TripLingo is another popular tool for international business travelers. The app, which has more than 300,000 users worldwide, offers a voice translator, a phrasebook and learning tools. The phrasebook includes basics, such as greetings, as well as 2,000 commonly used business phrases. There is a free version of the app for Android and Apple devices, but premium features require a subscription, which starts at $9.99.
“TripLingo started out as a kind of phrasebook for the 21st Century," says Jesse Maddox, the company's founder and CEO. “The app also has something called the Slang Slider. For each phrase, users get different options for saying it."
Maddox says one of the most valuable uses for a translation app is that it helps travelers connect with people in other countries. Using an appropriate slang phrase, he adds, often makes people laugh, which can help create an instant rapport.
TripLingo's phrase options include formal, casual, slang and crazy. For example, the formal French translation for “how are you" is “comment allez-vous?" The “crazy" translation is “ça roule?" which literally means “things rolling for you?" Of course, in business situations it may be best to stay with more formal translation options.
While TripLingo is available for individual users, the company's focus is on providing customized versions of its app for business travelers. Maddox says the company currently has more than 30 corporate clients. The branded corporate version of the app includes extra features, such as access to travel agency and emergency contacts.
iTranslate and Speak & Translate
The iTranslate Translator & Dictionary app, which boasts more than 80 million downloads, includes the ability to translate text or start voice-to-voice conversations in more than 100 languages. A basic version of the app is free, while the voice and offline modes are available as part of a monthly subscription.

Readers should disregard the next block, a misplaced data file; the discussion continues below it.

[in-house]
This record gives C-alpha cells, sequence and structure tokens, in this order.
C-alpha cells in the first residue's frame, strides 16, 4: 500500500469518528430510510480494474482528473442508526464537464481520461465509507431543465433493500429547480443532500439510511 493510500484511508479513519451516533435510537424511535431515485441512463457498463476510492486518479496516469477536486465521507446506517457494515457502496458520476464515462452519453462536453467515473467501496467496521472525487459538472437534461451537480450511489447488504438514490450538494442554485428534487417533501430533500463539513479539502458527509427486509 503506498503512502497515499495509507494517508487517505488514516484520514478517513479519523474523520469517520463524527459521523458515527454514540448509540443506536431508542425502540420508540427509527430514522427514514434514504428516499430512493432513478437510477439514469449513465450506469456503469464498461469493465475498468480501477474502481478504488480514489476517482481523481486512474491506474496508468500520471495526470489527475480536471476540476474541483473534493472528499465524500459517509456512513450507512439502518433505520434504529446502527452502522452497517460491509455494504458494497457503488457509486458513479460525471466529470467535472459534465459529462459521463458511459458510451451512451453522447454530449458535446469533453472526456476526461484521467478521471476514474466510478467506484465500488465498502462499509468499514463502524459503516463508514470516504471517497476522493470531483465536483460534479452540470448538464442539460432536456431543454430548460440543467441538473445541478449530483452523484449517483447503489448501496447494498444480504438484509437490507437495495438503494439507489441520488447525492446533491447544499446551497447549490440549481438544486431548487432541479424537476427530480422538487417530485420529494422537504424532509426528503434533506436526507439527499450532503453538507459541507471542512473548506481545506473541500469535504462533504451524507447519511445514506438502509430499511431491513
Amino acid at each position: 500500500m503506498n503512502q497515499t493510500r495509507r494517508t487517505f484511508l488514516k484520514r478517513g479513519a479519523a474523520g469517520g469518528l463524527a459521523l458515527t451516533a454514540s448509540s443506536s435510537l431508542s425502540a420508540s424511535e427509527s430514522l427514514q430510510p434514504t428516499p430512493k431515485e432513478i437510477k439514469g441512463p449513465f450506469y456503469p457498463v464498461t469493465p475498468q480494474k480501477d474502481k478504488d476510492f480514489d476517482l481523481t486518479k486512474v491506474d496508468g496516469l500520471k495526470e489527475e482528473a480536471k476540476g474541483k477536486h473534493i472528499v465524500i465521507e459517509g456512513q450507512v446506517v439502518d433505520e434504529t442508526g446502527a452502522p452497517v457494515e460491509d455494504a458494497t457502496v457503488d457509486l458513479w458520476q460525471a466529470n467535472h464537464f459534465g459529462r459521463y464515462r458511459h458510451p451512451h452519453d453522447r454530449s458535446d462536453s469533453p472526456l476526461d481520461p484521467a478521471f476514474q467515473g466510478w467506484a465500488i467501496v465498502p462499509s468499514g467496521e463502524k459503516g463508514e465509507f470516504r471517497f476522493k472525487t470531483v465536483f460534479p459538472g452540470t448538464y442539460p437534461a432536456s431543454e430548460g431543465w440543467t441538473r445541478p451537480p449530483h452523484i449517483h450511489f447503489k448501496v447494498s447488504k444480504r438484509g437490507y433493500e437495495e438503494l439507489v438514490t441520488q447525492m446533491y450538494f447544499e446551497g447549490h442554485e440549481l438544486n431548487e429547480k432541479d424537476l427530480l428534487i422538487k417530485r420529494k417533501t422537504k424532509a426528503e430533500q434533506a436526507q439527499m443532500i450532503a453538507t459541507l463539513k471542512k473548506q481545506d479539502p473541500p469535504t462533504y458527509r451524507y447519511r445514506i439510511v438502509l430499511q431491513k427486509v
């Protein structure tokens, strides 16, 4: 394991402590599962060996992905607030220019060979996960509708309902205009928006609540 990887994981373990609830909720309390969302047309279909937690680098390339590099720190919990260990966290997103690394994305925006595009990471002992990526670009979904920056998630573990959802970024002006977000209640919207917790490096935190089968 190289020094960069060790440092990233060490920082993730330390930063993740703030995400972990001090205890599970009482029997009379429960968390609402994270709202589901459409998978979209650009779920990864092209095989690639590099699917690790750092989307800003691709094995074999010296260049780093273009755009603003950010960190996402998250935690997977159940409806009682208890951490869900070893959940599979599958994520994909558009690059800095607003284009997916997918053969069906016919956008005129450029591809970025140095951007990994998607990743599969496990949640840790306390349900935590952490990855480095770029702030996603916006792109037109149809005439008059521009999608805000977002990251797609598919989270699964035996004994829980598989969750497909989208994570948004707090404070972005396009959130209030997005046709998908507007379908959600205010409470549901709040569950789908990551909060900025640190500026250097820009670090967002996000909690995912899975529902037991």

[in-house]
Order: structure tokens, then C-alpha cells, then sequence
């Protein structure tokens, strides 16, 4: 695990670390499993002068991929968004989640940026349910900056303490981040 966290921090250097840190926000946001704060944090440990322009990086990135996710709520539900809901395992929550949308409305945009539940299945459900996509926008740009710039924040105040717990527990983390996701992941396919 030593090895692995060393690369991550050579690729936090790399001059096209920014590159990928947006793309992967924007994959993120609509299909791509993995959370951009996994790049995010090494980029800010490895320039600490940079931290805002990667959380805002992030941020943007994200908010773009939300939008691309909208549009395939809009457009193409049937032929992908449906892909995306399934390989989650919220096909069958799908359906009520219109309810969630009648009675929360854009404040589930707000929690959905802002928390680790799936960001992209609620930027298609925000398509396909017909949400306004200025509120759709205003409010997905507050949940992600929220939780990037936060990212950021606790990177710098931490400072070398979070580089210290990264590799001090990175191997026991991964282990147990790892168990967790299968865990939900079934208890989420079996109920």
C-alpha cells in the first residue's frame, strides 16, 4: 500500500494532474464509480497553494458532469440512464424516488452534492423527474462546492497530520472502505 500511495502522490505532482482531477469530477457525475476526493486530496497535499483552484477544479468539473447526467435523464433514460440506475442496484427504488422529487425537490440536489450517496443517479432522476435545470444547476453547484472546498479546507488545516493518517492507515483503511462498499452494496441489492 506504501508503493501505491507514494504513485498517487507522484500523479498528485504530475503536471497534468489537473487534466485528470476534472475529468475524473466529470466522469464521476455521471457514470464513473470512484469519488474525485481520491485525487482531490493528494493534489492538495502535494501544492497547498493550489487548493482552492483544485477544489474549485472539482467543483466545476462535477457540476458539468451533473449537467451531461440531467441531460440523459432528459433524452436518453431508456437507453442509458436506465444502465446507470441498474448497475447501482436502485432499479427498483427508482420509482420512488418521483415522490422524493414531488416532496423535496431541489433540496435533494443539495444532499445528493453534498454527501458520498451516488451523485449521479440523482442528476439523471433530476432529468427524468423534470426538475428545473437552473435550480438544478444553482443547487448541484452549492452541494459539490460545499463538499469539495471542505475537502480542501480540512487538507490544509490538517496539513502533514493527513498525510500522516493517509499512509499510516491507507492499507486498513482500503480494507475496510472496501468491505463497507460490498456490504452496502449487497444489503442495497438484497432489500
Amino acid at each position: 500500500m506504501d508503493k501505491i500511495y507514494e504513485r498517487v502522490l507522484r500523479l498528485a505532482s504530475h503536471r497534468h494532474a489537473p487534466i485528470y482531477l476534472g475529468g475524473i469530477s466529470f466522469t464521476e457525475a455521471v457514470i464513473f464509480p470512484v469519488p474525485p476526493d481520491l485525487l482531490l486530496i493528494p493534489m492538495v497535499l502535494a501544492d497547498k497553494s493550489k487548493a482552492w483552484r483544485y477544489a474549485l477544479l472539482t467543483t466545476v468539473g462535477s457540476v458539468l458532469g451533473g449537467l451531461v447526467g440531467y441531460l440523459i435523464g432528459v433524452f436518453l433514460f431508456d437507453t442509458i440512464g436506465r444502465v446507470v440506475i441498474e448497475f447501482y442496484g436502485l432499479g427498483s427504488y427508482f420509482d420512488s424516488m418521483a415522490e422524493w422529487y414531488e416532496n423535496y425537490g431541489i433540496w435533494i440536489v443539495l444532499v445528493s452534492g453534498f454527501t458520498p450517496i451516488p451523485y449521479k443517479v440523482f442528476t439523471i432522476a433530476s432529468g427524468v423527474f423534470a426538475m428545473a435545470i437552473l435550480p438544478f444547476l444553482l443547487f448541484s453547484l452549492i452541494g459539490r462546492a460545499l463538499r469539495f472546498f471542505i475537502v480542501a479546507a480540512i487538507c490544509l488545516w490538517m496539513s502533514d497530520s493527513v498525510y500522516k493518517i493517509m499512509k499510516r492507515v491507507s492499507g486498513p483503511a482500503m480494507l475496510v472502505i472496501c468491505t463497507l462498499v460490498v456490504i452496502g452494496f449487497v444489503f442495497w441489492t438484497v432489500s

The app, available for the Android and Apple platforms, is published by IAC Applications, which also owns the Speak & Translate app.
The Speak & Translate app, available only for Apple devices, includes both free and premium versions. In-app purchase options range from $3.99 to $29.99. It can handle 117 languages for text translation, and 54 for voice. It integrates with Apple speech recognition technology, and supports voice commands. Most languages require an internet connection, but the app does work in offline mode for 10 languages.
Alexander Marktl, CEO of iTranslate, says translation apps can help business travelers with “everything from navigating your way to a meeting location, ordering at a restaurant to preparing for a presentation with clients who speak another language." Moreover, he adds, “it's a tool that can help you every step of the way, from when your plane lands until you're headed home."
Choosing the right app is a personal decision that depends on what features are most important, what languages are available and, ultimately, on ease of use.
Business travelers planning to use a translation app on their next trip should test its functionality before leaving home—that's sure to help make it easier for globetrotters to use a mobile device as their own personal translator.